Internal concerns are naturally predominant in every democratic country, but when domestic problems and popular opinion become the main deciding factors, a successful foreign policy is effectively thwarted. Terrorist activity which destroyed two barracks of American and French soldiers stationed in Lebanon in 1983 had an enormous negative influence upon domestic public opinion and politics in America and France. If Syria, undoubtedly the sponsor of the bombing raid, had led a conventional war in order to achieve the same result, it would have cost months or years, and victory would have been unlikely. Terrorism is one of the most powerful weapons of war precisely because it is able to manipulate public opinion. Modern democratic leaders simply cannot afford to have its citizens killed in “peaceful” times, when there is no official war to rationalize such casualities. The fragility of democracy in such instances is so apparent that our enemies know exactly what to do in order to reach the desired results. Gradually, a democratic nation can even get trapped into a situation in which its own defensive measures are considered an aggression.
When a KAL flight was shot down by the Soviets in 1984, I happened to be here in the United States at a university in Indiana for a few days. I was very struck by hearing conversations among students and faculty in which the great danger posed was not the Soviets’ military power and the extraordinary arrogance of their crime, but Reagan’s reaction! Most of them seemed to be greatly relieved, however, when the president said that there would not be any kind of violent retaliation. How can we expect such citizens to exert themselves in defense of democracy?
Following Hamilton’s sequence, the next stage—activity—is always minimal when there are such obstacles to a coherent approach within each country, let alone in a coordinated foreign policy for allied nations. The easiest action, of course, is always inaction, which is less divisive. To wait and hope that the problems will solve themselves is always the best foreign policy, many observers claim. But most available evidence contradicts their complacent reasoning. Iran is a typical case. What we heard in July and August of 1987 was always, “Let’s maintain a low-profile attitude. Iran will change.” Such advice has always been offered in the face of an implacable enemy who is somehow, miraculously expected to mend its ways only if no outside pressure is applied. Why do we believe so easily in glasnost? Because accommodation and conciliation are safer, non-confrontational policies and because often the correct response calls for hardened resolve, uniform political will, and a large dose of ordinary patriotism; qualities which our modern pluralistic society has not, sadly enough, encouraged.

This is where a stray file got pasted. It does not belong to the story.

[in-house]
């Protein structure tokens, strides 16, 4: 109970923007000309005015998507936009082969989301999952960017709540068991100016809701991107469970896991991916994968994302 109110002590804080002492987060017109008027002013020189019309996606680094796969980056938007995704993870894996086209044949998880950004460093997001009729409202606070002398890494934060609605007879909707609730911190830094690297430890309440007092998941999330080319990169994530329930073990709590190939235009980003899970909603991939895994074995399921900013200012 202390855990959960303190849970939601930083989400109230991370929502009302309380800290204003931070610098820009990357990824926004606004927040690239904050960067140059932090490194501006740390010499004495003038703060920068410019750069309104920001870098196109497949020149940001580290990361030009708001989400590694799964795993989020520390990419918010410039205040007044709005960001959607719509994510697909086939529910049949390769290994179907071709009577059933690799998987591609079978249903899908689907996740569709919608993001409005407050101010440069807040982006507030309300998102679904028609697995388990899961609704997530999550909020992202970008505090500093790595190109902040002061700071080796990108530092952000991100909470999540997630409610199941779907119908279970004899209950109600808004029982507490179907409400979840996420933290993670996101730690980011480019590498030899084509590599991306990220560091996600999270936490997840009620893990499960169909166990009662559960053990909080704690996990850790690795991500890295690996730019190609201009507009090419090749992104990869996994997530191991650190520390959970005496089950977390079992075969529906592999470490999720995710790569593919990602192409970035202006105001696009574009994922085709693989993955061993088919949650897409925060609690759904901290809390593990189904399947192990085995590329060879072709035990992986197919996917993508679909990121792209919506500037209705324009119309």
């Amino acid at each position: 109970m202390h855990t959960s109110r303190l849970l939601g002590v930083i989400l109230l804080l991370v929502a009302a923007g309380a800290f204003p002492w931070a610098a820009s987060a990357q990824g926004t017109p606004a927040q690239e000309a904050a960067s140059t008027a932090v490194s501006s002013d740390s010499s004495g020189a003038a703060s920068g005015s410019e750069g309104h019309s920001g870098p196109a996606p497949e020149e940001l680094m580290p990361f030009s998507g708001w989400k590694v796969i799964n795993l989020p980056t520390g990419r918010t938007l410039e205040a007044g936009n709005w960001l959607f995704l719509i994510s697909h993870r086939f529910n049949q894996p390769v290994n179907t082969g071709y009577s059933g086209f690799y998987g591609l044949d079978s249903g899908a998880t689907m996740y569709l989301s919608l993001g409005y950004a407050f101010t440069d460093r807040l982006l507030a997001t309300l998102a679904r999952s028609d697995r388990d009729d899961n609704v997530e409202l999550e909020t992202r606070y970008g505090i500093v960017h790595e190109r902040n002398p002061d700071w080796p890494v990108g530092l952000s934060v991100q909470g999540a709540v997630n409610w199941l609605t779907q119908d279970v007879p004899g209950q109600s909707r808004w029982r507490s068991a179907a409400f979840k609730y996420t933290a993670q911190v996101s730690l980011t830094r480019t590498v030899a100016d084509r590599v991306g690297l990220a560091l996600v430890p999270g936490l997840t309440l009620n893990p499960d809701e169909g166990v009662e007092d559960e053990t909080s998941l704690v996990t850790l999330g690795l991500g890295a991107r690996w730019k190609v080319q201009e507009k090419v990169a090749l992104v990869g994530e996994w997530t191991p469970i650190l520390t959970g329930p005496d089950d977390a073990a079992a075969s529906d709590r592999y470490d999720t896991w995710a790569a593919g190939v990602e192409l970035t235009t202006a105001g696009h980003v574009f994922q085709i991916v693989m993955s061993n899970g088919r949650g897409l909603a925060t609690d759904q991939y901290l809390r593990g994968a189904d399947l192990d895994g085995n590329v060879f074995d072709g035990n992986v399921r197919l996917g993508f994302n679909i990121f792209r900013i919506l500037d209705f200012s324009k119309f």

When action has occasionally been taken in the last decade, it was not because we stood firm and made a decision to confront an enemy; in each instance, it was because the local resistance did not yield in places like Afghanistan, Angola, and Chad, and because the West was no longer able to stand aloof.
In Chad’s war to defend its borders, France has helped logistically with military supplies and other aid, but even three years ago it had already completely accepted the division of the country and Libya’s domina tion over the entire region north of the 16th parallel. French military help was sent only to prevent Libya from crushing that line. Without Savimbi, Angola would be completely communist, with the blessing of the Western world. Aid to his resistance movement has been minimal too. These are only two examples; there are many more.